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What Ophthalmologists Want You to Know About Kids and Concussions

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Concussion is a common injury in childhood, affecting about 1.4 million children and adolescents annually in the U.S. Many of them will find it difficult to return to play or school after a concussion because they have trouble reading or experience blurred vision, difficulty focusing, and eye fatigue.

The good news is that most of these visual symptoms resolve on their own by four weeks. However, up to one-third may need to be referred to a specialist for further assessment and treatment.

To make sure children are identified early and given proper treatment, the American Academy of Ophthalmology recently teamed up with the American Academy of Pediatrics, the American Assoc. for Pediatric Ophthalmology and Strabismus, and the American Assoc. of Certified Orthoptists to write a policy statement and clinical report, published today in the journal Pediatrics.

Because children are not always able to describe their symptoms clearly, the screening and diagnostic tools contained in the report will help guide physicians when evaluating patients with concussions.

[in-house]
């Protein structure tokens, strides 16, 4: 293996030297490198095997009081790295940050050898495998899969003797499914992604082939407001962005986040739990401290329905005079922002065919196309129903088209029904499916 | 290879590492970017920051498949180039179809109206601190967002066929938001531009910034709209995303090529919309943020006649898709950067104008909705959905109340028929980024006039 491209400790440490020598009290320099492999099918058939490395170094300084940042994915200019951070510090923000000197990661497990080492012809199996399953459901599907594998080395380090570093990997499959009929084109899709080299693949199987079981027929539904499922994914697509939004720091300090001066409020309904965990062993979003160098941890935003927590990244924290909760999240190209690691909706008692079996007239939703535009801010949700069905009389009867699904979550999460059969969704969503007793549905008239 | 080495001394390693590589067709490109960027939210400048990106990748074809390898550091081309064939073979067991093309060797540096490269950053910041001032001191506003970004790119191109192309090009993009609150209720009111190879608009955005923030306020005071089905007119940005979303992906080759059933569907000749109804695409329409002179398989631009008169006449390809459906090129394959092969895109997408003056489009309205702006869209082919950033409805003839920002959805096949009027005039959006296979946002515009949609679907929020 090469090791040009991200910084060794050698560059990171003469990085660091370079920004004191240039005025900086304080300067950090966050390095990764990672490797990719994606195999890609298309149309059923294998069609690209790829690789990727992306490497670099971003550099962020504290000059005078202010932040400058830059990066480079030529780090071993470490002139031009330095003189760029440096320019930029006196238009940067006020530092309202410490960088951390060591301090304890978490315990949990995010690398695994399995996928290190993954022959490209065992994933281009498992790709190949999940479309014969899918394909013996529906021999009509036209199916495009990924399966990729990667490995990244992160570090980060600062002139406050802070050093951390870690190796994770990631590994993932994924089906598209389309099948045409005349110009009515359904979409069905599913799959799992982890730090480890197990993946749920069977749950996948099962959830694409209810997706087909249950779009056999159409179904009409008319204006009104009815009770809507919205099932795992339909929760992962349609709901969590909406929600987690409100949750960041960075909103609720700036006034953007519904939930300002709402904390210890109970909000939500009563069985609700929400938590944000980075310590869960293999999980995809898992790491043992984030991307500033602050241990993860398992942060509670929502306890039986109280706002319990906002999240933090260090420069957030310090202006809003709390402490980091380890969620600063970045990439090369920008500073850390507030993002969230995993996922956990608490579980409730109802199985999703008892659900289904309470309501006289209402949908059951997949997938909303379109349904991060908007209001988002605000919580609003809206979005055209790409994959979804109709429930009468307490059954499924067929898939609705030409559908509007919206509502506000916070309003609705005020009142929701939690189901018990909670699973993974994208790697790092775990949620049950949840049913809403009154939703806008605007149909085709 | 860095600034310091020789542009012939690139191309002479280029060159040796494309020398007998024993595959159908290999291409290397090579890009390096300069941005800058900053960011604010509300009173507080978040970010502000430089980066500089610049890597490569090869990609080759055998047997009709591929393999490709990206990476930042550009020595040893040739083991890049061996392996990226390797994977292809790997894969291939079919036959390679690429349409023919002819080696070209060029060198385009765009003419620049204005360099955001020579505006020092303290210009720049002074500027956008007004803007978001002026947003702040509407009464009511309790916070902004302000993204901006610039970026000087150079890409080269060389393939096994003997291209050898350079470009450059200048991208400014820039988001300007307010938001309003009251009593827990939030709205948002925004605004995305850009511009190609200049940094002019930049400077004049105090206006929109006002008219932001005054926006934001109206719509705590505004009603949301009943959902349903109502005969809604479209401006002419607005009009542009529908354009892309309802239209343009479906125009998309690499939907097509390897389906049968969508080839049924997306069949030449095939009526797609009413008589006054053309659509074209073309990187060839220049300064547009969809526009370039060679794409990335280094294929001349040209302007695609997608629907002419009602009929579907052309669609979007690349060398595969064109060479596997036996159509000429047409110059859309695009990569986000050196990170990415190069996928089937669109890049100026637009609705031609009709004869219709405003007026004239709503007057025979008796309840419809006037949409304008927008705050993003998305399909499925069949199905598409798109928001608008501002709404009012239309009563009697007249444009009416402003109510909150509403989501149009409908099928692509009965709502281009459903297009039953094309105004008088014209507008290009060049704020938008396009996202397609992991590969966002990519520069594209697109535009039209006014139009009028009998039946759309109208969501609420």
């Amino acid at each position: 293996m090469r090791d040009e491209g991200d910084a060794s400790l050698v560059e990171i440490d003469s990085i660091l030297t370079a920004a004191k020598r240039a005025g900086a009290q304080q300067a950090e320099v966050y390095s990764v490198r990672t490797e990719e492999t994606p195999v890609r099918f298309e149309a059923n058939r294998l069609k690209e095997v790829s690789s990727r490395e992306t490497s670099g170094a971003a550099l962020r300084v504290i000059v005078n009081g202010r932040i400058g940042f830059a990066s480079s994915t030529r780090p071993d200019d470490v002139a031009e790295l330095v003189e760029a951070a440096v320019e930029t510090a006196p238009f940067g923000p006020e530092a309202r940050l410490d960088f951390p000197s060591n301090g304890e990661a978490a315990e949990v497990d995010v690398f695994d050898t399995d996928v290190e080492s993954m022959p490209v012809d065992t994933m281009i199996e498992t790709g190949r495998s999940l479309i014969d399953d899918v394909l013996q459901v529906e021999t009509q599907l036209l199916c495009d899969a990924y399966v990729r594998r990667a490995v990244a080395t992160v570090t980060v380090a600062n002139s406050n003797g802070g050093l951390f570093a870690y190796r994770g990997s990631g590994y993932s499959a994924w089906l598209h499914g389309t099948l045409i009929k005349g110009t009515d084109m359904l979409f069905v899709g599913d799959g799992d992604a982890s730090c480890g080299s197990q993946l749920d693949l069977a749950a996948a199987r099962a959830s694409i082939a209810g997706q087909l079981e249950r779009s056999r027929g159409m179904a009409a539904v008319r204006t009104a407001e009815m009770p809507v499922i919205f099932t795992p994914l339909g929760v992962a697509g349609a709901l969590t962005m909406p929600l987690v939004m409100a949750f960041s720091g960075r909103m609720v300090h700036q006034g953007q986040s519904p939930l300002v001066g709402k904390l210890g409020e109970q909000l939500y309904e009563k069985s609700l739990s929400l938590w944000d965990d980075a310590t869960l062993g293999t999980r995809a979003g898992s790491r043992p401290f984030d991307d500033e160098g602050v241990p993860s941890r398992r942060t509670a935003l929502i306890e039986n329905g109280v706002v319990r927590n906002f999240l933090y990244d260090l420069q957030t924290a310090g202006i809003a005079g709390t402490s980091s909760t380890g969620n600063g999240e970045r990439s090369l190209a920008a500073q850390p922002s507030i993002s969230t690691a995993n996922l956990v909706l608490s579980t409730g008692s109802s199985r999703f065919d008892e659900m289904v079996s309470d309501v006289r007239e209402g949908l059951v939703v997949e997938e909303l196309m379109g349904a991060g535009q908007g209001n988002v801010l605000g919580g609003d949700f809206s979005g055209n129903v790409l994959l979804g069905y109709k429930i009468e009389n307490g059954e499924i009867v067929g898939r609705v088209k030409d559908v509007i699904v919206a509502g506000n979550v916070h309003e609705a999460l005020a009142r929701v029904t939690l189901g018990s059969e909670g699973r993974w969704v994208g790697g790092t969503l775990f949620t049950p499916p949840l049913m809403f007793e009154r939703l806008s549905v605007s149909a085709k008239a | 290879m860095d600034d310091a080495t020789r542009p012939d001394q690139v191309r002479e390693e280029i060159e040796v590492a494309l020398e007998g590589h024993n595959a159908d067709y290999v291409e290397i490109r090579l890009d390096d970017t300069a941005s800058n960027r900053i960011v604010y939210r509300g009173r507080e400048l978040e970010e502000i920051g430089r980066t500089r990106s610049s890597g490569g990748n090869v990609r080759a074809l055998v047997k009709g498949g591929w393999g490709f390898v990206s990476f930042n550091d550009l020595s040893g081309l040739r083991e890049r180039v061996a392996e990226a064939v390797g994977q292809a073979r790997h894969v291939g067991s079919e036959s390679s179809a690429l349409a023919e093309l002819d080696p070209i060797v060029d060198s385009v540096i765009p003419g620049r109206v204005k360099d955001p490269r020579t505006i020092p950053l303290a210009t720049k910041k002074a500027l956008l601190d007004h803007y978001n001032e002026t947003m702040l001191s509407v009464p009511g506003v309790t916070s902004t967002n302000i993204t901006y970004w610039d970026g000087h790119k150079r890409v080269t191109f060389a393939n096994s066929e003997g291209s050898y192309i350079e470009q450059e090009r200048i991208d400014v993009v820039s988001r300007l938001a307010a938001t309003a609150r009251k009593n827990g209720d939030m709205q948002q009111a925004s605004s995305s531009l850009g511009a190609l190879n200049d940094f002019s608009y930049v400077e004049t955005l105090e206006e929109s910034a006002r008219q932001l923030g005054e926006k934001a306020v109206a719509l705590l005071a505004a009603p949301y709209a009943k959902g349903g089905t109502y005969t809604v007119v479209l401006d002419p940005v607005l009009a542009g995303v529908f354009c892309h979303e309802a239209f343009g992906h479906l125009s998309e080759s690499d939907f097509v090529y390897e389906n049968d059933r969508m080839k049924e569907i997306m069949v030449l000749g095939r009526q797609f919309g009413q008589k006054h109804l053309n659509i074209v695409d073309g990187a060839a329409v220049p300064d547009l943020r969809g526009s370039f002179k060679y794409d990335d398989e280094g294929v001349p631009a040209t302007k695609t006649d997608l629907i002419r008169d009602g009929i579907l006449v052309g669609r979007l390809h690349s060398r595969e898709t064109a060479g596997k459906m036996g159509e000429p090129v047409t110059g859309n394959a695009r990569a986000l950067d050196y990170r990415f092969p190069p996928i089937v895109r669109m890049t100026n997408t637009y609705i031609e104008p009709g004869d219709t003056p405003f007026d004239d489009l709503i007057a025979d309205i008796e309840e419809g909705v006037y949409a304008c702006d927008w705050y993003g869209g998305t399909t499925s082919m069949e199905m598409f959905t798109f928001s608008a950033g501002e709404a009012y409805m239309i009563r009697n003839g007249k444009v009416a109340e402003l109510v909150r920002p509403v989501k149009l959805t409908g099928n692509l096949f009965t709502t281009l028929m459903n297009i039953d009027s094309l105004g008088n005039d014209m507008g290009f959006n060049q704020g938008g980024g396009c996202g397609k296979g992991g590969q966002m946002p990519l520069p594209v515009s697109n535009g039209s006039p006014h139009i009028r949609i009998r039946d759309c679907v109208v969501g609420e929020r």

According to the statement, specialists with experience in comprehensive concussion management — such as those in sports medicine, neurology, neuropsychology, physiatry, and ophthalmology — can help with further assessment and treatment when necessary.

The statement also identifies ‘vision therapy,’ a practice commonly promoted for the treatment of concussion, as an intervention for which there is insufficient evidence of efficacy.

“There remains a lack of high-quality evidence to support isolated treatment of visual symptoms, such as double vision or blurred vision, after concussion with vision therapy; additional study is needed,” according to the report.

Vision therapy consists of supervised in-office and at-home reinforcement exercises performed over weeks to months to improve visual functions after the concussion. In addition to exercises, lenses (‘training glasses’), prisms, filters, patches, electronic targets, or balance boards may be used.

“Early identification of children who need help and getting them appropriate care can help reduce the negative effects of concussion,” said Dr. Christie Morse, a pediatric ophthalmologist and reviewer of the statement and clinical report. “This report is important because pediatricians play a significant role in identifying children who will need school accommodations and management of the injury throughout recovery, or even extra care from a specialist. A pediatrician can recommend academic accommodations such as larger font, preprinted notes, and temporary use of books on tape.”